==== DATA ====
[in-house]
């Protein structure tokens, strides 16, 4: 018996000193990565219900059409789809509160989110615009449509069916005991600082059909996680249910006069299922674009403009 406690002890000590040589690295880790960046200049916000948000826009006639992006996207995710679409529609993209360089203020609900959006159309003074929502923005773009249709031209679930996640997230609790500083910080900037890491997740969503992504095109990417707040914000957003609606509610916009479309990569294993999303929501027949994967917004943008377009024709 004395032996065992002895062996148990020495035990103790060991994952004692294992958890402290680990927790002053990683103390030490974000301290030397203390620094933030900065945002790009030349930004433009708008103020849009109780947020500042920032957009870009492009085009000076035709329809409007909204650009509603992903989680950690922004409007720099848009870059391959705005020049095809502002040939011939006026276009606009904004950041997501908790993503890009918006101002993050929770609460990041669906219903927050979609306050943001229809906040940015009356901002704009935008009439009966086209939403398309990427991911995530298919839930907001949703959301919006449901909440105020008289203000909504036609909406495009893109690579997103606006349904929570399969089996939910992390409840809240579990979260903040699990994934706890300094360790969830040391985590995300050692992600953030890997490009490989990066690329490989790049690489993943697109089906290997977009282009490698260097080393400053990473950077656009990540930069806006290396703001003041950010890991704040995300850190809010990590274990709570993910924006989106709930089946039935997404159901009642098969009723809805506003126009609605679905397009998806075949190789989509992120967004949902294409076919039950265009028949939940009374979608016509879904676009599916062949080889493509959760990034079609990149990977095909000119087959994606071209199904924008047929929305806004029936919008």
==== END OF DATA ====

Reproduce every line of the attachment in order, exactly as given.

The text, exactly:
[in-house]
């Protein structure tokens, strides 16, 4: 018996000193990565219900059409789809509160989110615009449509069916005991600082059909996680249910006069299922674009403009 406690002890000590040589690295880790960046200049916000948000826009006639992006996207995710679409529609993209360089203020609900959006159309003074929502923005773009249709031209679930996640997230609790500083910080900037890491997740969503992504095109990417707040914000957003609606509610916009479309990569294993999303929501027949994967917004943008377009024709 004395032996065992002895062996148990020495035990103790060991994952004692294992958890402290680990927790002053990683103390030490974000301290030397203390620094933030900065945002790009030349930004433009708008103020849009109780947020500042920032957009870009492009085009000076035709329809409007909204650009509603992903989680950690922004409007720099848009870059391959705005020049095809502002040939011939006026276009606009904004950041997501908790993503890009918006101002993050929770609460990041669906219903927050979609306050943001229809906040940015009356901002704009935008009439009966086209939403398309990427991911995530298919839930907001949703959301919006449901909440105020008289203000909504036609909406495009893109690579997103606006349904929570399969089996939910992390409840809240579990979260903040699990994934706890300094360790969830040391985590995300050692992600953030890997490009490989990066690329490989790049690489993943697109089906290997977009282009490698260097080393400053990473950077656009990540930069806006290396703001003041950010890991704040995300850190809010990590274990709570993910924006989106709930089946039935997404159901009642098969009723809805506003126009609605679905397009998806075949190789989509992120967004949902294409076919039950265009028949939940009374979608016509879904676009599916062949080889493509959760990034079609990149990977095909000119087959994606071209199904924008047929929305806004029936919008």